Angenrod and “Little Jerusalem”
The Angenrod community had the largest Jewish community in the district in percentage terms, and the second largest in the state Hesse behind the East Hessean Rhina. In 1650, two Jewish families already lived in the village. The number of Jews increased in 1736, when the local squire (a nobleman) built twelve small houses to which he admitted several Jewish families, and from whom he collected “supplementary” taxes. At that time, such a course of action was more than uncommon for a representative of the lower aristocracy. Elsewhere, there was strong resistance within the population when Jews requested to move into a village or city.
Over the centuries, the houses were rebuilt several times. The Angenröder “Judengasse” was popularly known as “Little Jerusalem”. There, in the center of the village, a representative synagogue was later erected. The magnificent half-timbered building opened in 1797. By 1861, 42 percent of the community in Angenrod was Jewish. Jewish citizens owned pubs and restaurants, engaged in trade, sang in choirs and were active in the municipal council. In September 1942, the last eight Jews, among them two children, were deported by the Nazis.
650 Years Rural Jews
Even in the Middle Ages (until 1500), Jews lived in small states and principalities in what is known as Germany today. At that time, Christians were not permitted to charge excessive interest rates on loans. However, these rules did not apply to the socially isolated Jews. As a result, they took over the ostracized but necessary job of money lending. And subsequently, most Jews lived in cities such as Alsfeld (since 1300), for example, because it was located along the trade route between Frankfurt and Leipzig. Jewish families were increasingly being expelled from the cities. They often found shelter in small towns and villages, provided they paid an additional tax. This way, rural Jewish communities started to flourish.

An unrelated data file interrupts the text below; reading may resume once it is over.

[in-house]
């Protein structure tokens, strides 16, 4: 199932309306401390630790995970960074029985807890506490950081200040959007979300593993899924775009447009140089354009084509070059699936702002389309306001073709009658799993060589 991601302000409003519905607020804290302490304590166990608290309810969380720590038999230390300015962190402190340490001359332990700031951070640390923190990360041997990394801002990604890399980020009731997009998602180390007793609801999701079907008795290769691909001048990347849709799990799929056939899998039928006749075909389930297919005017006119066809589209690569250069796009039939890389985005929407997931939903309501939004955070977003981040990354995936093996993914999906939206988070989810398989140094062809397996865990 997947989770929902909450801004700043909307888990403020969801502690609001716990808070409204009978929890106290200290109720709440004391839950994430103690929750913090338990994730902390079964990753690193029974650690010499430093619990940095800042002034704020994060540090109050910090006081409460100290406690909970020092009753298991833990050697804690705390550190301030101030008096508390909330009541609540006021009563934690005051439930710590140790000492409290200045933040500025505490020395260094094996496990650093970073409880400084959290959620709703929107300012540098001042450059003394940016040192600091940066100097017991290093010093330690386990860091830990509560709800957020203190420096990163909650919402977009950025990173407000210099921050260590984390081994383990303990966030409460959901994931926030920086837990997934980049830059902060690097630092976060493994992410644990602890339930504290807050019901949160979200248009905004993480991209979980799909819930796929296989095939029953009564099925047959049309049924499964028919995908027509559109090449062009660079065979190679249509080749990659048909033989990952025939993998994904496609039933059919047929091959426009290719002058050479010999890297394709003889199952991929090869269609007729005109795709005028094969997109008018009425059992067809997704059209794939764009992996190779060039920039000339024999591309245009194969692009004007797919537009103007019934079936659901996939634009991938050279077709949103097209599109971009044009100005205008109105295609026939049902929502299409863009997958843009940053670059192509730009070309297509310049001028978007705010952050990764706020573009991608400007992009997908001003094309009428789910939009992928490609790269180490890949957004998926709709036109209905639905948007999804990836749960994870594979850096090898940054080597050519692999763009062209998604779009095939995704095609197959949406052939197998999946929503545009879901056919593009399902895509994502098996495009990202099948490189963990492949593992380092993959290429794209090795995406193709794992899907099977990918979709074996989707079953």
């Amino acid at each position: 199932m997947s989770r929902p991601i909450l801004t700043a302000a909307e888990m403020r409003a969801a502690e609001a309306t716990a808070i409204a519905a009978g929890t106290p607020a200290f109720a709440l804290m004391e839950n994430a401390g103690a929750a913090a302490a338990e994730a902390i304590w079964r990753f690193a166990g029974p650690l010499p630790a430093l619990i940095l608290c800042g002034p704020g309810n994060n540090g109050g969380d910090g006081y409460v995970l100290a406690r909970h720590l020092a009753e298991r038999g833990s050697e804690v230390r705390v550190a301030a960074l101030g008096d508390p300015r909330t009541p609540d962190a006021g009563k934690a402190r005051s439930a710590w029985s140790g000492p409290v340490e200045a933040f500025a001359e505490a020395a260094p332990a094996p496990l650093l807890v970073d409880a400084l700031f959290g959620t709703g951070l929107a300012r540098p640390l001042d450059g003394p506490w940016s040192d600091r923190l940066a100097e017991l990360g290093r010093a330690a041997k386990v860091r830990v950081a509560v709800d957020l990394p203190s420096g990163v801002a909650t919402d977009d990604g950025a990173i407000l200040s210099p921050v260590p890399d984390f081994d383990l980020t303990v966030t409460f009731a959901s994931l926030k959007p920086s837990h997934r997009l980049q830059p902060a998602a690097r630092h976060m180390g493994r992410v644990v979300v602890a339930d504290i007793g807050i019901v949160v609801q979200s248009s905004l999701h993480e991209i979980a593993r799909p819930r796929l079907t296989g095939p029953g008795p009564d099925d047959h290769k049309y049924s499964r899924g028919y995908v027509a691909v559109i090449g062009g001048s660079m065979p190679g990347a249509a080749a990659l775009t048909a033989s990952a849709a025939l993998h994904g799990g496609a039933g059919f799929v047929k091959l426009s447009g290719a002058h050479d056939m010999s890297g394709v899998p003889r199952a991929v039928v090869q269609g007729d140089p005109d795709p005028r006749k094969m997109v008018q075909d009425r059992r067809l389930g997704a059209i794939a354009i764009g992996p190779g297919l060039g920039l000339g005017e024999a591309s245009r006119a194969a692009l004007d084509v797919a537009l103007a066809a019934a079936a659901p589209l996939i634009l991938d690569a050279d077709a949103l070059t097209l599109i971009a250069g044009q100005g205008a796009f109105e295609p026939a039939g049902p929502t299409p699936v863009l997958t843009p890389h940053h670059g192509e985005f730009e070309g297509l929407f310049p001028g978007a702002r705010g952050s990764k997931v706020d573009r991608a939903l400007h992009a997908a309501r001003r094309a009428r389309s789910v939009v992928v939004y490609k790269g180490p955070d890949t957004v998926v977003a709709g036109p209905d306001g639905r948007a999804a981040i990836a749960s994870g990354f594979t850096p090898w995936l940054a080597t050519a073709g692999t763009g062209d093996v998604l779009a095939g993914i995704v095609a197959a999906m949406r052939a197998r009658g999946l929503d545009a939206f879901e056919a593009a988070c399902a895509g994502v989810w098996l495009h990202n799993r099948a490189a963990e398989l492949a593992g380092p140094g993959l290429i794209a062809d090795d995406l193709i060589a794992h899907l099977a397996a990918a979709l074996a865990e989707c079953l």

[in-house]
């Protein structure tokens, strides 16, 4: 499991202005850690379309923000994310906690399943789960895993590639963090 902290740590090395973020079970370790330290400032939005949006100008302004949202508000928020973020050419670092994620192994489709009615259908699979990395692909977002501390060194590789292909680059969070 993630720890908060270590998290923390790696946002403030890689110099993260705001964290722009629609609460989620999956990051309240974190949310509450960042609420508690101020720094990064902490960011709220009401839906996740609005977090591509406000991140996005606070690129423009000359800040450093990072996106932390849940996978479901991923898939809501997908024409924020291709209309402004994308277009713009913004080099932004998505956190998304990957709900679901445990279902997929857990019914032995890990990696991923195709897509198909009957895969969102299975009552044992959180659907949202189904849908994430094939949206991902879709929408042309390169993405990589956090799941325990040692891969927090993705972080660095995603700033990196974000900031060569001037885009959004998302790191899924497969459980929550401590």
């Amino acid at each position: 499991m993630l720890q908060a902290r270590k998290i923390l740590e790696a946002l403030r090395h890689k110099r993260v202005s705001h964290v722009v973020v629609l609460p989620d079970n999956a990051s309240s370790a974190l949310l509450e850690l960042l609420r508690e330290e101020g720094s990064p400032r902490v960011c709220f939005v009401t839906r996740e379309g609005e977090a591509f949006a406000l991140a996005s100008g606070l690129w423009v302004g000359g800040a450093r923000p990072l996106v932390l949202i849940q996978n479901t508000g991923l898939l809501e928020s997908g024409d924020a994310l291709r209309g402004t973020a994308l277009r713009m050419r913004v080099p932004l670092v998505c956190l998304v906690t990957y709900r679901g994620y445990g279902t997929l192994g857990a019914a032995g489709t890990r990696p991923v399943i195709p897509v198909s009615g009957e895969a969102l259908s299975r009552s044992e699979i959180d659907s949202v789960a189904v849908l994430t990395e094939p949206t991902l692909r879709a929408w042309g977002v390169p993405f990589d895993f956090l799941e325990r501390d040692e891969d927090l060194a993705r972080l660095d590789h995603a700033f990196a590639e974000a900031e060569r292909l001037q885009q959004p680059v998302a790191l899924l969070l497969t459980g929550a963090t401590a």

In the 19th century many villages became deserted due to bad harvests, and also because the aristocracy revived their fiefdoms to protect their extravagant lifestyles. A massive rural exodus was the result, and emigration increased. However, in time more and more Jews began to enjoy the same rights as Christians. They built synagogues – mostly in districts where several families pooled their money. One of the first synagogues to be built was in Angenrod in 1797 in the so-called Judengasse. Additional synagogues followed in Alsfeld, Ober-Gleen, Kestrich, Homberg and Romrod.
The political emancipation of Jews led to a rise in anti-semitism. In 1871 many “Reichstag” members who came to Berlin from rural districts were considered anti-semitic. In spite of the situation, Jews became more accepted as citizens. The rural exodus continued until the mid-1930s. Numerous Jews moved to cities hoping to find better living conditions. From 1933 on, ostracism, violence and boycotts increased and led to increased pressure on Jews. Many of them emigrated, but it became more and more difficult to find a respective host country. The Crystal Night on Nov 9, 1938 made it clear even to the last Jew how hopeless the situation had become. A few were able to leave Germany before 1940. In September 1942 the last Jews living in the Vogelsberg area were deported and murdered by the Nazis.